The tide was out on the West Sands, so it was a long walk to where the waves broke on the shore. The few figures on the beach – no, I did not ask for their consent to be photographed (see my last post) – only seemed to enhance the loneliness. I walked all the way to Out Head along the line of breaking waves, scattering flocks of oystercatchers as I went, and back along high tide mark.

I was lonely, I got soaked to the skin, and I didn’t care about either of those facts. It was a peaceful, natural kind of loneliness, so later when I bumped into two lovely friends in town, the natural loneliness and the serendipitous company enhanced each other.

A grey day like today seemed to cry out for black & white photography…

… taken on my old Nokia mobile phone.

It’s a matter of consent

There’s a meme going round social media – sorry, I have been unable to find a copy, so you’ll have to go by my description – it’s basically a cartoon of an art class, in which a group of students are sitting at their easels around a naked young woman. We are looking over the shoulder of one of the art students, and we can see that he is not drawing the model, but one of his fellow artists, a young woman, as she is engaged in her drawing. The message we are supposed to receive from this is that the naked model has given consent to be drawn, and the other young woman hasn’t.

The issue of consent is a serious one, and should be taken seriously. But is this a good analogy, this example of the art class?

I’m not going to write at length, I’m merely going to pose a question. Artists have, for a long time now, caught people unawares, unposed. It has allowed portraiture to escape the blank stare of the sitting subject, has allowed art to capture a kind of verité, a lack of self-consciousness in the subject.

I suppose that the artist over whose shoulder we are looking in the meme could have approached his colleague beforehand and asked, “Do you mind if I sketch you while you draw?” His colleague could have said “No!” or (worse?) could have sat self-consciously while he drew her.

There are areas of life and interaction with others where consent is not simply preferable, it is vital. I believe that is what the meme is trying to tell us. But the url of this blog contains the words “what the hell is art.” So I ask again, is the meme really a good analogy, if it seeks to set a boundary around art, saying art must not do such-and-such? Is it right to forbid art to capture the spontaneous?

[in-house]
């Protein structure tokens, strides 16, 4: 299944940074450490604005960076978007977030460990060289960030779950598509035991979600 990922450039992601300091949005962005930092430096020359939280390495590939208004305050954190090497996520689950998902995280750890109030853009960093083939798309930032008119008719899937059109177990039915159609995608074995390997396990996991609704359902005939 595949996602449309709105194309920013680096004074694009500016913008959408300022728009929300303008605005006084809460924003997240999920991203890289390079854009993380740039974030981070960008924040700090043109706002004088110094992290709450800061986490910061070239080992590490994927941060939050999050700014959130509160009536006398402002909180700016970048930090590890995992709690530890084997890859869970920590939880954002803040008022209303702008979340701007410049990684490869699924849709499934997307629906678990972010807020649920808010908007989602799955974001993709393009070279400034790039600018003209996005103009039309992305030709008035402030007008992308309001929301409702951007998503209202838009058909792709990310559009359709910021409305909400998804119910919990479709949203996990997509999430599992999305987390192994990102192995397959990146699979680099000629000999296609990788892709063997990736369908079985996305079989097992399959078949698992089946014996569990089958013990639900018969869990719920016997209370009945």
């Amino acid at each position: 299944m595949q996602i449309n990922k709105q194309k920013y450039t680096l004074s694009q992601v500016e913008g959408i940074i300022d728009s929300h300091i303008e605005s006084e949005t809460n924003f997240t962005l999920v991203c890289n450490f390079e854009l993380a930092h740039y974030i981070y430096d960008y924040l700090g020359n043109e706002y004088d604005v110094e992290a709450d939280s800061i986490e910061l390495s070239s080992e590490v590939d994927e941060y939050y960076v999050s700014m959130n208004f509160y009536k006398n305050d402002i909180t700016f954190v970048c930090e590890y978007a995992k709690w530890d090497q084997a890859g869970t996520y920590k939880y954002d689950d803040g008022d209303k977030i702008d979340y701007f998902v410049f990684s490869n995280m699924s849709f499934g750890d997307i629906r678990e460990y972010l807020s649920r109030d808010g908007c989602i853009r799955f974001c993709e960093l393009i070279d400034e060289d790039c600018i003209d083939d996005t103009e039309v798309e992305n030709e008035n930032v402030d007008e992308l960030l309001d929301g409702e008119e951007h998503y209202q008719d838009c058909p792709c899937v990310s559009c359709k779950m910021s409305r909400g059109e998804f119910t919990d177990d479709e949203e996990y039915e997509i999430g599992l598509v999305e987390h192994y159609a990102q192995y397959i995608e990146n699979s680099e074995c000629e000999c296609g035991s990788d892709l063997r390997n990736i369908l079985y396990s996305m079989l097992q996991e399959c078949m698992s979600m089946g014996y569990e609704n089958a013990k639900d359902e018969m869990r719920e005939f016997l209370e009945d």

I pose this as a question, and invite you to debate.

Degas: Absinthe Drinkers

Doisneau: Cafe de Flore

The Lynton Wright Brent Case Continues…

Lynton Wright Brent, looking a bit miffed about my research.

As a postscript to my recent post on movie actor and paperback author Lynton Wright Bent, my attention has been drawn to something that puts elements of the bibliography in some doubt.

There’s no copyright on names – I share one with the former drummer of Roxy Music, for example, and there’s an academic web site that keeps telling me I’ve been quoted in innumerable articles – and I’m well aware that The Hectic Headspace of Abigail Squall (2018) was not written by the same Scott O’Neill. So I wasn’t surprised when someone came up with information to suggest that at least one of the titles in the bibliography may not be by Lynton Wright Brent at all.

Martian Sexpot (Jade, 1963), according to The Encyclopedia of Science Fiction, was authored by Peggy O’Neill Scott Fields. She and her husband Lynwood Paul Fields wrote together, as Barton Werper, and produced a notorious series of Tarzan novels, which were taken out of circulation when the estate of Edgar Rice Burroughs sued the publisher.

If Martian Sexpot is now in doubt, then Profile of a Pervert (Jade, 1963) must be also. What does that say about the Gold Star titles? Well, difficult to say at this point, but I’m keeping the case file open…

On the Silent Sex Trail of Sir Gay: The Pulp Career of Lynton Wright Brent

In 1936 a quirky little book was published, entitled Gittin’ in the Movies. It was written in a kind of American “country” eye-dialect, and was a tongue-in-cheek volume on how to inveigle your way into appearing in films. Its author was Lynton Wright Brent, who was then six years into a twenty-year career in which he appeared in at least two-hundred-and-forty movies. Never a star as such, he was often to be seen in a check shirt and a Stetson in the role of a henchman, or as one of the irate townsfolk about to lynch the wrong man, or as a gang member, or as a fall guy for the Three Stooges.